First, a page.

Rarely, the interests of the Indian Army and those of Wildlife protection conflict with each other. In Pachmarhi, Madhya Pradesh, where they appeared to conflict, the Supreme Court favoured dialogue between the representatives of the State Government and the Union Ministry of Defence, so that an amicable solution is found to the needs of the State Government as well as the Army.
“The needs of the Army must certainly be taken into consideration, while at the same time the need for protecting wild life in Pachmarhi particularly in the sanctuary area must also be taken into consideration”, the Supreme Court bench of Justices Madan B.Lokur and Deepak Gupta, observed on August 14, while hearing an application filed by the Army Training Corps College and Centre, Pachmarhi, for excluding 395 hectares of its land to be taken out of the sanctuary.
The Madhya Pradesh Government issued a notification under the Wildlife Protection Act, 1972, declaring large tracts of land measuring about 1,59,000 hectares in Hoshangabad district as a wild life sanctuary. This sanctuary included about 1001.192 hectares of land of Pachmarhi Cantonment. Subsequently, the Collector in Hoshangabad passed an order in 2000 under Section 24 of the Wildlife Protection Act, 1972, by which it was held that the land belonging to the Cantonment Board may be taken out of the sanctuary area. The order passed by the Collector has not yet attained finality because of the pendency of these proceedings. The Army’s plea for exclusion of its 395 hectares of land from the sanctuary area, is in addition to 1001.192 hectares of land which the Cantonment Board claims as its own.
The option of dialogue, rather than a decision through the adjudicatory mechanism of the Supreme Court, was suggested by the counsel for the parties including the counsel for the Central Empowered Committee, which the bench favours.
The bench requested the Secretary, Ministry of Defence to either personally look into the issue or nominate a senior officer of the Ministry ( not below the rank of Joint Secretary) to look into the issue and have a dialogue with the Chief Secretary of the State of Madhya Pradesh or his nominee (not below the rank of Principal Secretary) to look into the entire issue.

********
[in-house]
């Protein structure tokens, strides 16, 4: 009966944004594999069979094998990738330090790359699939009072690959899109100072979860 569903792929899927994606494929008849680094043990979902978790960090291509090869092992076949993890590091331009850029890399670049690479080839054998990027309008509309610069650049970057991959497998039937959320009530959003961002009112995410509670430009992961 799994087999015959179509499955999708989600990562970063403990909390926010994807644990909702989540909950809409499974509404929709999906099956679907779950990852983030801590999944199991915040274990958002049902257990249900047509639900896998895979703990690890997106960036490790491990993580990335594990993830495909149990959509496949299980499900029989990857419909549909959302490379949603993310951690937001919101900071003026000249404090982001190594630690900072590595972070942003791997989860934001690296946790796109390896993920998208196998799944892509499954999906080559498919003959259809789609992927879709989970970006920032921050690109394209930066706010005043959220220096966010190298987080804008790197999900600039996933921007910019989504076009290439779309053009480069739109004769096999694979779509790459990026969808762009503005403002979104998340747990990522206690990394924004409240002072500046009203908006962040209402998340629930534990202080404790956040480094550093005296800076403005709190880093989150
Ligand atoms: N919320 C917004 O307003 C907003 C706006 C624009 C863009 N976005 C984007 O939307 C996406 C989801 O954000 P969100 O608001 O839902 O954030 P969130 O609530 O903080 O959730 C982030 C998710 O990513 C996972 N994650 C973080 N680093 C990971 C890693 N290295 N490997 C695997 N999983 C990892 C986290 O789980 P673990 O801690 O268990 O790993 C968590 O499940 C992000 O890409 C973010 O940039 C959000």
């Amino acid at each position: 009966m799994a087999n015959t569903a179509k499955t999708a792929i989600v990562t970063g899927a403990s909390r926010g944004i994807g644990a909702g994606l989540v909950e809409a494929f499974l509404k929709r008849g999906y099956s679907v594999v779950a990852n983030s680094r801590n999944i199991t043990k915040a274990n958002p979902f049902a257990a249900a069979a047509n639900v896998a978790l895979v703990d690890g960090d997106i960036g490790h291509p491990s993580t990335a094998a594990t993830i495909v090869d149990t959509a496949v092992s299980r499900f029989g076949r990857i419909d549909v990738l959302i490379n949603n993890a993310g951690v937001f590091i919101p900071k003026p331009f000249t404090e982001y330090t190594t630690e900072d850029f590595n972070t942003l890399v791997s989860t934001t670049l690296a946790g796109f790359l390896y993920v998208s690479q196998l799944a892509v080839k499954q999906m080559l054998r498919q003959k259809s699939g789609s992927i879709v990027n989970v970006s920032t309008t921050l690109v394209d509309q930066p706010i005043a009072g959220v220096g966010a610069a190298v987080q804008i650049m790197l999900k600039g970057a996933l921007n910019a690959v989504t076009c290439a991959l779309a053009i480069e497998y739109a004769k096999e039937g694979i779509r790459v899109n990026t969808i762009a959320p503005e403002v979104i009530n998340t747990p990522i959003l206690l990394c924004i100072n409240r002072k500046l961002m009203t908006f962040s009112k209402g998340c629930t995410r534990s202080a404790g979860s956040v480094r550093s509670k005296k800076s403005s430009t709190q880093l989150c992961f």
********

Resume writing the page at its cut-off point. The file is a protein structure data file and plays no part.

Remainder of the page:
The bench made it clear that the dialogue or conversation need not be held only between these two officials, but should be a wide-ranging dialogue which may involve and include officials from the Wild Life Department, Forest Department, and any other department, either of the Central or the State Government.
One of the issues to be resolved is with regard to construction activities. The bench is likely to consider a proposal to severely restrict the construction on the sanctuary area, in the event it is decided to exclude 1001.192 hectares of land or any part thereof from it. It was felt that construction on this area might have a larger impact on the sanctuary and its surroundings. This was suggested by the CEC, so that there is no cluttering up of buildings etc. within the area that is excluded.
The other view is to permit the rules and regulations of the Cantonment Board to remain as they are. This was pressed by the Cantonment Board.
The bench desired that the officials, taking part in the proposed dialogue, may take a view on this. The bench also asked the officials to consider whether the area should be bound by the rules and regulations of the Cantonment Board.
The bench directed the officials to take a decision within eight weeks, and file the decision through the standing counsel of the Union of India. The Court gave liberty to the Secretary in the Ministry of Defence to approach it for any clarification.
The Interlocutory Application Numbers 2202-2203 in In Re: T.N.Godavarman Thirumulpad v Union of India, which has given rise to this case, will be heard again on October 31.